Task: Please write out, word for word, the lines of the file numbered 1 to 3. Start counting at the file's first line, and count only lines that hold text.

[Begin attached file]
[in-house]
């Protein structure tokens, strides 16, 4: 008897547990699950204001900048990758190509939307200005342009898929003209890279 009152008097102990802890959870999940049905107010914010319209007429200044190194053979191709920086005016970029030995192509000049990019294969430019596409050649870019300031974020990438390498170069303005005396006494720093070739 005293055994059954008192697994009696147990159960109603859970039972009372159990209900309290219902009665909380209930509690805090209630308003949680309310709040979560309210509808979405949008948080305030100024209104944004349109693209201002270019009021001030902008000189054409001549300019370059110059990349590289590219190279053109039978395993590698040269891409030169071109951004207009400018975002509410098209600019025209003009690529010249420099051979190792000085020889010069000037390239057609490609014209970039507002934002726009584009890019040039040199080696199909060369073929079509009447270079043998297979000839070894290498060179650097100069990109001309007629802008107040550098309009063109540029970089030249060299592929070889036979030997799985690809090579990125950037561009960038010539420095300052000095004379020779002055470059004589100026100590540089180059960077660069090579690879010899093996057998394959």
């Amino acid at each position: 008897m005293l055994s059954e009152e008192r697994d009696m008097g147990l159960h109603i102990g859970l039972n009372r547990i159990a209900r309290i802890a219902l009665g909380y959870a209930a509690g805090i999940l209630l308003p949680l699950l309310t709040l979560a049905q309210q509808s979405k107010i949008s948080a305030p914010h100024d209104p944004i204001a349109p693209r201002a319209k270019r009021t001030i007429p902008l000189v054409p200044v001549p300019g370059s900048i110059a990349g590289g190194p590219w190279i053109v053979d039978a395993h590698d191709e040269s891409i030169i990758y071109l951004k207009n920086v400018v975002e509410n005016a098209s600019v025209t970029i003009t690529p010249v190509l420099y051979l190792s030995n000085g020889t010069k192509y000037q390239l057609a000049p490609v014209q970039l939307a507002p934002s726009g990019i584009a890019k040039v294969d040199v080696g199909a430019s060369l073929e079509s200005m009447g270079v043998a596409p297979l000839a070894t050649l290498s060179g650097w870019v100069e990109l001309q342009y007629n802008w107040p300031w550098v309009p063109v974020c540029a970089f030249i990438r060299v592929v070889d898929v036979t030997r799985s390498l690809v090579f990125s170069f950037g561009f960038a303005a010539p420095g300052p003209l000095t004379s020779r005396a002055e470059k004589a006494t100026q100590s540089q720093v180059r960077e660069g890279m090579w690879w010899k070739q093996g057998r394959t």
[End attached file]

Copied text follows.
[in-house]
């Protein structure tokens, strides 16, 4: 008897547990699950204001900048990758190509939307200005342009898929003209890279 009152008097102990802890959870999940049905107010914010319209007429200044190194053979191709920086005016970029030995192509000049990019294969430019596409050649870019300031974020990438390498170069303005005396006494720093070739 005293055994059954008192697994009696147990159960109603859970039972009372159990209900309290219902009665909380209930509690805090209630308003949680309310709040979560309210509808979405949008948080305030100024209104944004349109693209201002270019009021001030902008000189054409001549300019370059110059990349590289590219190279053109039978395993590698040269891409030169071109951004207009400018975002509410098209600019025209003009690529010249420099051979190792000085020889010069000037390239057609490609014209970039507002934002726009584009890019040039040199080696199909060369073929079509009447270079043998297979000839070894290498060179650097100069990109001309007629802008107040550098309009063109540029970089030249060299592929070889036979030997799985690809090579990125950037561009960038010539420095300052000095004379020779002055470059004589100026100590540089180059960077660069090579690879010899093996057998394959």
């Amino acid at each position: 008897m005293l055994s059954e009152e008192r697994d009696m008097g147990l159960h109603i102990g859970l039972n009372r547990i159990a209900r309290i802890a219902l009665g909380y959870a209930a509690g805090i999940l209630l308003p949680l699950l309310t709040l979560a049905q309210q509808s979405k107010i949008s948080a305030p914010h100024d209104p944004i204001a349109p693209r201002a319209k270019r009021t001030i007429p902008l000189v054409p200044v001549p300019g370059s900048i110059a990349g590289g190194p590219w190279i053109v053979d039978a395993h590698d191709e040269s891409i030169i990758y071109l951004k207009n920086v400018v975002e509410n005016a098209s600019v025209t970029i003009t690529p010249v190509l420099y051979l190792s030995n000085g020889t010069k192509y000037q390239l057609a000049p490609v014209q970039l939307a507002p934002s726009g990019i584009a890019k040039v294969d040199v080696g199909a430019s060369l073929e079509s200005m009447g270079v043998a596409p297979l000839a070894t050649l290498s060179g650097w870019v100069e990109l001309q342009y007629n802008w107040p300031w550098v309009p063109v974020c540029a970089f030249i990438r060299v592929v070889d898929v036979t030997r799985s390498l690809v090579f990125s170069f950037g561009f960038a303005a010539p420095g300052p003209l000095t004379s020779r005396a002055e470059k004589a006494t100026q100590s540089q720093v180059r960077e660069g890279m090579w690879w010899k070739q093996g057998r394959t």